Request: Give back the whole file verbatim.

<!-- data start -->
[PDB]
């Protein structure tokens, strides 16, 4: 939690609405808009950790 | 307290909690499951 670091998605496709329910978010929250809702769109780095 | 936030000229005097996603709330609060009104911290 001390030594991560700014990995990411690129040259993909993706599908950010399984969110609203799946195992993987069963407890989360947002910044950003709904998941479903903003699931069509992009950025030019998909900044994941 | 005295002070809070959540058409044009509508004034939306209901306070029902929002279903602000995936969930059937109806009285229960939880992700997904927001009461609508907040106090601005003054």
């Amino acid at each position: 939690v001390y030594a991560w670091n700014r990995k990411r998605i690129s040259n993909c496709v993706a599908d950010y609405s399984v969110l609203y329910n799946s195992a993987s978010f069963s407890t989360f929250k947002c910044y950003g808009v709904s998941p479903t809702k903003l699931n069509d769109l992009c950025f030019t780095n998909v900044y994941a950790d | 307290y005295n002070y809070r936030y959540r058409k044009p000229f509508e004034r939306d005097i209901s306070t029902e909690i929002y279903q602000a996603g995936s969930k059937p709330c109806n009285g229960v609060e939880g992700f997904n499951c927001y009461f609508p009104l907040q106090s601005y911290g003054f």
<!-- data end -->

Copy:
[PDB]
């Protein structure tokens, strides 16, 4: 939690609405808009950790 | 307290909690499951 670091998605496709329910978010929250809702769109780095 | 936030000229005097996603709330609060009104911290 001390030594991560700014990995990411690129040259993909993706599908950010399984969110609203799946195992993987069963407890989360947002910044950003709904998941479903903003699931069509992009950025030019998909900044994941 | 005295002070809070959540058409044009509508004034939306209901306070029902929002279903602000995936969930059937109806009285229960939880992700997904927001009461609508907040106090601005003054």
């Amino acid at each position: 939690v001390y030594a991560w670091n700014r990995k990411r998605i690129s040259n993909c496709v993706a599908d950010y609405s399984v969110l609203y329910n799946s195992a993987s978010f069963s407890t989360f929250k947002c910044y950003g808009v709904s998941p479903t809702k903003l699931n069509d769109l992009c950025f030019t780095n998909v900044y994941a950790d | 307290y005295n002070y809070r936030y959540r058409k044009p000229f509508e004034r939306d005097i209901s306070t029902e909690i929002y279903q602000a996603g995936s969930k059937p709330c109806n009285g229960v609060e939880g992700f997904n499951c927001y009461f609508p009104l907040q106090s601005y911290g003054f």